Biodiversity Pulse Weekly: Thursday December 22, 2022

Published 11:55 on December 22, 2022  /  Last updated at 11:57 on December 22, 2022  / Carbon Pulse /  Biodiversity, Newsletters

A weekly summary of our biodiversity news plus bite-sized updates from around the world. All articles in this edition are free to read (no subscription required).

Presenting Biodiversity Pulse Weekly, Carbon Pulse’s free newsletter on the biodiversity market. It’s a weekly summary of our news plus bite-sized updates from around the world. Subscribe here

All articles in this edition are free to read (no subscription required).


World reaches global agreement on biodiversity

Delegates from 196 nations in the early hours of Monday reached agreement on a post-2020 Global Biodiversity Framework, though observers were quick to stress that strong national implementation will be crucial to make up for some weaknesses in the text.

Countries set to upgrade High Ambition Coalition to work on GBF implementation

Backed by philanthropical funders, the 116 nations in the High Ambition Coalition for Nature and People (HAC) are restructuring the group’s governance system to better equip it to help nations implement the Kunming-Montreal Agreement on biodiversity.

US and Australia agree to work together to measure nature’s economic value

The US and Australia have signed an agreement at COP15 in Montreal, agreeing to work together to better measure the economic value of nature.

Global deal in the balance as biodiversity talks enter final stretch

A handful of thorny issues remain unresolved as delegates at COP15 prepare for the final two days of negotiations in Montreal, even as a steady drip of new funding announcements over the past couple of days have intended to brighten the mood of the talks.


SOCIALCARBON rolls out carbon methodology for areas of biodiversity importance

UK-based Social Carbon Foundation has launched a new methodology to award carbon credits to conservation projects located in areas of biodiversity importance.

FEATURE: Piloting biodiversity credits sees different methodologies to leverage finance

Projects in the nascent voluntary biodiversity credit (VBC) market are already piloting different approaches to measuring biodiversity improvements ahead of larger standards that could emerge as early as next year.

Philippines weighs biodiversity credit market to attract nature investments

The Philippines has partnered with the One Planet Initiative to consider the possibility of establishing a biodiversity credit market, as the government is looking at ways to attract more investments to help battle the challenges of climate change and nature loss.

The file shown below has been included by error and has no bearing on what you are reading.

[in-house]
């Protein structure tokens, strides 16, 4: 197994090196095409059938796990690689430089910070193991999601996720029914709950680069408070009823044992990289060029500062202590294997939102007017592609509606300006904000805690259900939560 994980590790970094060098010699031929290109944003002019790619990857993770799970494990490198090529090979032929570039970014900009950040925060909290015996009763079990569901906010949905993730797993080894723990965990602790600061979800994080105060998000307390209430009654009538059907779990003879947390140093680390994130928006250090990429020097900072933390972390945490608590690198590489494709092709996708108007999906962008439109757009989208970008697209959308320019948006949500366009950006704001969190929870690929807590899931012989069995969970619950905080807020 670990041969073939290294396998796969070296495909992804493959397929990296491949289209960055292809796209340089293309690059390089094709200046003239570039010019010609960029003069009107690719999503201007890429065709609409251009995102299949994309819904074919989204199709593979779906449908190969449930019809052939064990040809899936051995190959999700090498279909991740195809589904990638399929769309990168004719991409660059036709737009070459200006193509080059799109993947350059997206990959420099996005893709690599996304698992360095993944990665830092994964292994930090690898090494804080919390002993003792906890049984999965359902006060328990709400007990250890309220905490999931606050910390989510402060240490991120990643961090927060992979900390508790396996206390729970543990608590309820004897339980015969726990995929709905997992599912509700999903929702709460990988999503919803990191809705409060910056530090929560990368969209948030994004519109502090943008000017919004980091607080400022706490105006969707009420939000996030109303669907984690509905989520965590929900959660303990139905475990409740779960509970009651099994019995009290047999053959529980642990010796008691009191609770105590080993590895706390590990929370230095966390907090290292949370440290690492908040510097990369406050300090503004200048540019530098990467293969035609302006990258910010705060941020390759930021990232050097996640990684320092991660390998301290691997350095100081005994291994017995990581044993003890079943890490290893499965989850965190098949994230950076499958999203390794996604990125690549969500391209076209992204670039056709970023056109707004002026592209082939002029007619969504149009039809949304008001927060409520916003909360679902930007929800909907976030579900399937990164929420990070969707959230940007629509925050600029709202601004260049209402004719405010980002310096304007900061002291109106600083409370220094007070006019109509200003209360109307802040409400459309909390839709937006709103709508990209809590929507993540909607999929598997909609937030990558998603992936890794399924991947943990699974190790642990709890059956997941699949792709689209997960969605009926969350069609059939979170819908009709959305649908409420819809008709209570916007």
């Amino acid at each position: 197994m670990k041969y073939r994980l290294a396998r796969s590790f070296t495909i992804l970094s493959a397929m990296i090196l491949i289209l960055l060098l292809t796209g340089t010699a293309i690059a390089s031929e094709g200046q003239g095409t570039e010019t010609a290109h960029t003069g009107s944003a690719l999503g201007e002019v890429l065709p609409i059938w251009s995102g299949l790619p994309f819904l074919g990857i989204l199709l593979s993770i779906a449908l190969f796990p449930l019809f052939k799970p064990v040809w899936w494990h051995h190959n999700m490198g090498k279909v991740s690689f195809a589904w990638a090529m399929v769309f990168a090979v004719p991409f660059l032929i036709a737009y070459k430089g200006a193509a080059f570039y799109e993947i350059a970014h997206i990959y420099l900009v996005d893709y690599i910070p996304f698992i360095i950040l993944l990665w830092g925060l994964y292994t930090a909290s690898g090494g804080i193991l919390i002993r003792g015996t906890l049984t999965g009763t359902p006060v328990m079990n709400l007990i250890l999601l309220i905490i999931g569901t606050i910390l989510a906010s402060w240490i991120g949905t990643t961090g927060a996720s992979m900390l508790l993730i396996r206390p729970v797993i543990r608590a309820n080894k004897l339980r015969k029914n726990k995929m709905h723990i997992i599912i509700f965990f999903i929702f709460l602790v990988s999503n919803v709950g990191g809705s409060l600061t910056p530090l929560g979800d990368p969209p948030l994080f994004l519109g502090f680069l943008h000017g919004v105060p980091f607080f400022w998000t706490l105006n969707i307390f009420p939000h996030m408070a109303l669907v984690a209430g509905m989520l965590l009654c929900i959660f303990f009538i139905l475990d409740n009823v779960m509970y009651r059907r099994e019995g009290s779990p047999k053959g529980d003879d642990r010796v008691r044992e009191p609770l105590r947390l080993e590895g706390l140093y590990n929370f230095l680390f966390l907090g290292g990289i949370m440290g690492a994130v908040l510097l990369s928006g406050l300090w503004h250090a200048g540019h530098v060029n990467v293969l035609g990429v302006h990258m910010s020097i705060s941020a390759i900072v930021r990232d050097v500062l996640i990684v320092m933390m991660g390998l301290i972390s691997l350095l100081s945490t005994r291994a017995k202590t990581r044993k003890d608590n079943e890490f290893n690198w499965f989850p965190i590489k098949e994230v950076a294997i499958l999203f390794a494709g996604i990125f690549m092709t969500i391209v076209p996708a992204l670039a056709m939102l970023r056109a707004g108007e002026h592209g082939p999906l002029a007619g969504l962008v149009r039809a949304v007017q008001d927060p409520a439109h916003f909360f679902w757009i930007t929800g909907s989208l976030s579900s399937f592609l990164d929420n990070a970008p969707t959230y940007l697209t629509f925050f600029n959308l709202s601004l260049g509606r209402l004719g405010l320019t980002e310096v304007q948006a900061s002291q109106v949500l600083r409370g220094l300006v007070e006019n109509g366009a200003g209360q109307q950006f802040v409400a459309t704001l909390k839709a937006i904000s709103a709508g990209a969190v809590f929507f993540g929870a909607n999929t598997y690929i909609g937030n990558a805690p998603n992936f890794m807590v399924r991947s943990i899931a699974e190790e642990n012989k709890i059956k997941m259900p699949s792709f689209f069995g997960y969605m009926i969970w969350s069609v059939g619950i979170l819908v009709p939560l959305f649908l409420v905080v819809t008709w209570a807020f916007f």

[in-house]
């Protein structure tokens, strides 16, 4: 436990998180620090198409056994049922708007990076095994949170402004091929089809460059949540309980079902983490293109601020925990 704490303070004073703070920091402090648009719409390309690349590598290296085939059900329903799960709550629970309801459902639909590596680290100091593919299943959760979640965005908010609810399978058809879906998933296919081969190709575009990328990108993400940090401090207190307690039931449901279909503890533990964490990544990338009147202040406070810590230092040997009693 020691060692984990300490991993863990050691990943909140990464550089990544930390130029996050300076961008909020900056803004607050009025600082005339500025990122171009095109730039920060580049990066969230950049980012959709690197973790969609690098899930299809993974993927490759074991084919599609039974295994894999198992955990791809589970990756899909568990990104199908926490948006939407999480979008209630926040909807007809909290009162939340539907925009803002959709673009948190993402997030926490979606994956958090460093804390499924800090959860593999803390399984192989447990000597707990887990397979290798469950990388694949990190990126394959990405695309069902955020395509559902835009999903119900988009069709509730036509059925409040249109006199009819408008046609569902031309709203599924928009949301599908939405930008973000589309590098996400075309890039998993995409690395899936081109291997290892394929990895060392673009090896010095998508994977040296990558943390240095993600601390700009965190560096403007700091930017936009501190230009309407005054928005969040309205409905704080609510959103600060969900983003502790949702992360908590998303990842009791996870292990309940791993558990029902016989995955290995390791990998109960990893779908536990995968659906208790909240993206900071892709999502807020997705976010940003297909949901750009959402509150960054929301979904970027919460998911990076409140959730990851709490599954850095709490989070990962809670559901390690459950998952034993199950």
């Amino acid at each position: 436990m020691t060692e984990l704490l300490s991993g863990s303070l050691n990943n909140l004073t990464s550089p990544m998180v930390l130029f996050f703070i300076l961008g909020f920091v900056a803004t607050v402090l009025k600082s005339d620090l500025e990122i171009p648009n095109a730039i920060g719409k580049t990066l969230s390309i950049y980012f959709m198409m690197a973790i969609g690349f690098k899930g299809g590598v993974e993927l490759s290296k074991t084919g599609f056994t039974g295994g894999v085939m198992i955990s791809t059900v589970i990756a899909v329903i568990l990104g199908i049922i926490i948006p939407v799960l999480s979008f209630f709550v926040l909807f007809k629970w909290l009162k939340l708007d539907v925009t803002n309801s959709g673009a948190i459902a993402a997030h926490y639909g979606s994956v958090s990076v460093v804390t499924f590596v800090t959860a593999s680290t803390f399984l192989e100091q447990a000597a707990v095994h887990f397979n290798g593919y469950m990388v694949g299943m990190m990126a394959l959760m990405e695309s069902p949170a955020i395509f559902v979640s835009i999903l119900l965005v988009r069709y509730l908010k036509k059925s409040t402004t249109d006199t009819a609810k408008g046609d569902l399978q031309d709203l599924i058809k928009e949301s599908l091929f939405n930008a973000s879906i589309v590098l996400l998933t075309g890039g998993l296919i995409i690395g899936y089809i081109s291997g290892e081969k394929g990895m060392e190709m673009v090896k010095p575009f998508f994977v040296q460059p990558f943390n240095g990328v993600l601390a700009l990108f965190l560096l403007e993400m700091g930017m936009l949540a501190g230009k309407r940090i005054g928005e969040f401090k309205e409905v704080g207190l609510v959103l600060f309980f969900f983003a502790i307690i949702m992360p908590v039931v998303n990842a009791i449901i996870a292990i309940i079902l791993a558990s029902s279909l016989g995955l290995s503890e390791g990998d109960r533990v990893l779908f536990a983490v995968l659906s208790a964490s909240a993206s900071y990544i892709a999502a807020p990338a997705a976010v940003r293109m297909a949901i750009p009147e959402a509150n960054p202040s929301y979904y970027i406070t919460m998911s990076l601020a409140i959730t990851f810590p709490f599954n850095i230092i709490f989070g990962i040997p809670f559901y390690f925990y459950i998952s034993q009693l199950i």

Biodiversity market stakeholders grapple with balancing steady demand, quality supply

The need to incentivise demand to invest in biodiversity as a tradeable commodity versus the value of high-quality, diverse ecosystem supply in the evolving biodiversity credit market architecture is creating challenges for market proponents.


Gabon, Mongolia team up with conservation groups to protect vast natural areas

Gabon and Mongolia have allied with conservation collaboration initiative Enduring Earth to protect large areas of land, oceans, and freshwater resources as part of their commitments to meet the 30×30 global natural protection target that is being negotiated at COP15 in Montreal.

Spanish fashion group signs 3-year nature protection deal with WWF

Spain-headquartered fashion group Inditex, which owns clothing brands such as Zara, has committed to at least €10 million in funding to a number of WWF biodiversity and ecosystem restoration projects over the next three years.


EU ministers call for dedicated financing and consideration of national context in future biodiversity law

EU environment ministers welcomed nature restoration proposals from the European Commission during a preliminary discussion on Tuesday, but several major economies in the bloc expressed concern over the finances needed and that national contexts be fully taken into account.

Australia begins developing environmental regional plans to establish development no-go zones

The Australian government will develop regional plans to help protect, restore, and manage the environment, starting with four areas in New South Wales, however green groups have warned its plan could lead to unintended consequences and perverse outcomes.

Nature gets less than 1% of unprecedented EU budget -report